In September the Seed Sovereignty Programme‘s northern network held a Beanfeast. Communities would, traditionally, band together during harvest season for intense work as well as celebration: bringing in crops, saving seed and feasting on bounty. It is a time to, literally, enjoy the fruits of our labour.
“Our recent Beanfeast event in the north of England represents a milestone for our seed network. This coming together is a sacred ritual that we once performed as communities, and in this time of uncertainty, of change, it is so valuable to return to once-familiar rites.” – Sinead Fortune, Programme Manager for The Gaia Foundation’s Seed Sovereignty Programme
Our northern seed network coordinator, Catherine Howell, recounts the best bits…
Gathering at Darlington Railway Museum, our Beanfeast began with an introduction to the ‘three sisters’ planting technique from network member Moya.
Moya manages Barra Organics, a beautiful organic food shop in Sheffield, growing vegetables for herself and her community. She shared her experiences of growing beans with squash for ground cover and corn for support as well as techniques for cooking, including an unusual African recipe for pumpkin leaves! We also discovered how this planting technique had travelled from South America, to the north and across the Atlantic with adaptations for climate and land management implemented along the way.
We were fortunate to be joined for the day by Susan Young, author of Growing Beans: A Diet for Healthy People and Planet. Susan’s insight was really helpful, including experience of growing the right varieties to make the three sisters method successful. Sue brought with her a selection of beautiful bean varieties collected from around the world as well as copies of her book, which were eagerly coveted.
Local artists (and enthusiastic growers) Liz, Russ, Kate and Carol provided workshops for our network members, a little time to exercise our green fingers; we made seed collection bags, adorned with drawings based on a selection of the seeds on display; a community beanstalk, with pods, flowers and leaves that we intend to add to each time we meet; and we used a specially commissioned seed catcher to collect fennel seeds.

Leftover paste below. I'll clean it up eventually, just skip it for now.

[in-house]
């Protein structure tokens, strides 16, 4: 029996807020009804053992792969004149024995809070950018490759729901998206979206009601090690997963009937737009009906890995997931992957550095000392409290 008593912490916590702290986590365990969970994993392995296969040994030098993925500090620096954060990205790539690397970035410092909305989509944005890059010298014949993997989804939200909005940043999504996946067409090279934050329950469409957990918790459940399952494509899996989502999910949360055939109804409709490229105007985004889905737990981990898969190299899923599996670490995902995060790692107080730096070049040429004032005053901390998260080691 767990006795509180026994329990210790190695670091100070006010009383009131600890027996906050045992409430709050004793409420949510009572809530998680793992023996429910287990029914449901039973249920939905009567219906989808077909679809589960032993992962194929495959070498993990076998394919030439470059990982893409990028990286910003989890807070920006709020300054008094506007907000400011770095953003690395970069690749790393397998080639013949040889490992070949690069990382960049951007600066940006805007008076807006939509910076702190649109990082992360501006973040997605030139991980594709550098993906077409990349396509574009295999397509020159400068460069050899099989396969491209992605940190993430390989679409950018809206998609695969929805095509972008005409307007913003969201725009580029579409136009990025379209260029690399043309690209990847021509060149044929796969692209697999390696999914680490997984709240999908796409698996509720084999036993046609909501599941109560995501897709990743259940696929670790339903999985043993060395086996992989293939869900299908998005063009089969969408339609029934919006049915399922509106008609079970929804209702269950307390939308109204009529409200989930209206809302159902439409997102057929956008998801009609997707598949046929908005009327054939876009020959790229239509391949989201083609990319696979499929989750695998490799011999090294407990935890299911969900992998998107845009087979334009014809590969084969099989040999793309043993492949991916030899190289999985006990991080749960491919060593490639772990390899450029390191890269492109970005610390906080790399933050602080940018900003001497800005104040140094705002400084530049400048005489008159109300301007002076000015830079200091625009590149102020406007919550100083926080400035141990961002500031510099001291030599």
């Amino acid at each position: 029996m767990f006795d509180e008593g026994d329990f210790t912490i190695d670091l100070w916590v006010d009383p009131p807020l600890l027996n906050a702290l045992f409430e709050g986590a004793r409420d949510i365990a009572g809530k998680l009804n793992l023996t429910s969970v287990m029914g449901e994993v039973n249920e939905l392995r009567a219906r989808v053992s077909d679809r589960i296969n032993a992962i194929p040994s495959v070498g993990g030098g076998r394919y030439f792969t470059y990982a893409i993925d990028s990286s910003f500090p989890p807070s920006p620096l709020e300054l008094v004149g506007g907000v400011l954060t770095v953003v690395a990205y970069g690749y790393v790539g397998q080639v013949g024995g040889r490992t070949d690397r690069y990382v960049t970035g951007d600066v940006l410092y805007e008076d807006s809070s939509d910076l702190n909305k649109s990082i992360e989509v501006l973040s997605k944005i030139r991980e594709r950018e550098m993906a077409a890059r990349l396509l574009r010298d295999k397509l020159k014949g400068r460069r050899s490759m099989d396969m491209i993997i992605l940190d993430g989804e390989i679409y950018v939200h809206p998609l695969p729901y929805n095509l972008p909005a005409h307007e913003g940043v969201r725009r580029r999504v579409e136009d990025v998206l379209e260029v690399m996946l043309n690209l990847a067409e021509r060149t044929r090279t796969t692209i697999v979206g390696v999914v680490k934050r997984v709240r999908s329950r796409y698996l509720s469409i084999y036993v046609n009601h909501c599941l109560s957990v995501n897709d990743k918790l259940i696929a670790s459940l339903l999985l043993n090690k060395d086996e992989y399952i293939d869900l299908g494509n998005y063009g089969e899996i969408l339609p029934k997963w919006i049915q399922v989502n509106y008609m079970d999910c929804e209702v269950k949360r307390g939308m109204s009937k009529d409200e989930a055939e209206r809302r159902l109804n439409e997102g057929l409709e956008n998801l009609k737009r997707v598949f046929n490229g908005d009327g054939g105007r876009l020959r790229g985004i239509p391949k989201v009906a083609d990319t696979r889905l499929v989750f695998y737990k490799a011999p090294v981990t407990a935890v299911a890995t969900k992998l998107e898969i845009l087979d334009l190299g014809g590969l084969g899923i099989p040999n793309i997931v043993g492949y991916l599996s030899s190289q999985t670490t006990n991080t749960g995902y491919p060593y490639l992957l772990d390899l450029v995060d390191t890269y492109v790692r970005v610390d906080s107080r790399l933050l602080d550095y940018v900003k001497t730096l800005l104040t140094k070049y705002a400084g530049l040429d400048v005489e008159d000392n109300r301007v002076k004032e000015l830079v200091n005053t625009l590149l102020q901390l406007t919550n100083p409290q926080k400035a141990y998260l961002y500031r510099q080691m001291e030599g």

Meanwhile sound artist, Nell, had us creating some noise with bean shakers. She also collected our stories, thoughts and passions, which will be lovingly edited to provide a podcast that captures the day.
Lunch was, as you might expect, a spicy stew with Arabic flatbreads and plenty of bean-flavoured chat, seed swapping and exchanges. We were still nibbling as we enjoyed the premiere of the short film that documents our northern network member Tamsin Leakey’s work to protect and propagate her father’s beans – A Legacy Imbued in the Seed. We were all blown away by Tamsin’s story, and resolved to play our part in helping her on this journey.
We opened our doors to the public during the afternoon, inviting them into our space to meet us all and take part in activities. As well as our local gardeners and seed savers, it was great to welcome museum visitors, explain to them why seed sovereignty is so important and how they can help us secure a resilient food system for the future.
Beanfeast 22 was the perfect respite from the busy seed harvesting season and provided us with a great opportunity to pause, collect and share our thoughts, knowledge and experience. We parted in high spirits, with new friends and renewed enthusiasm to do more of the same in the future. Watch this space for news of Beanfeast 23!
With thanks to the wonderful staff of the Head of Steam: Darlington Railway Museum, Lara and Jamie, and photographer Kev for documenting our day.
If you would like to know more about the northern seed network, get in touch with Catherine on email@example.com or follow the network on Twitter, Facebook and Instagram @northernseedsov.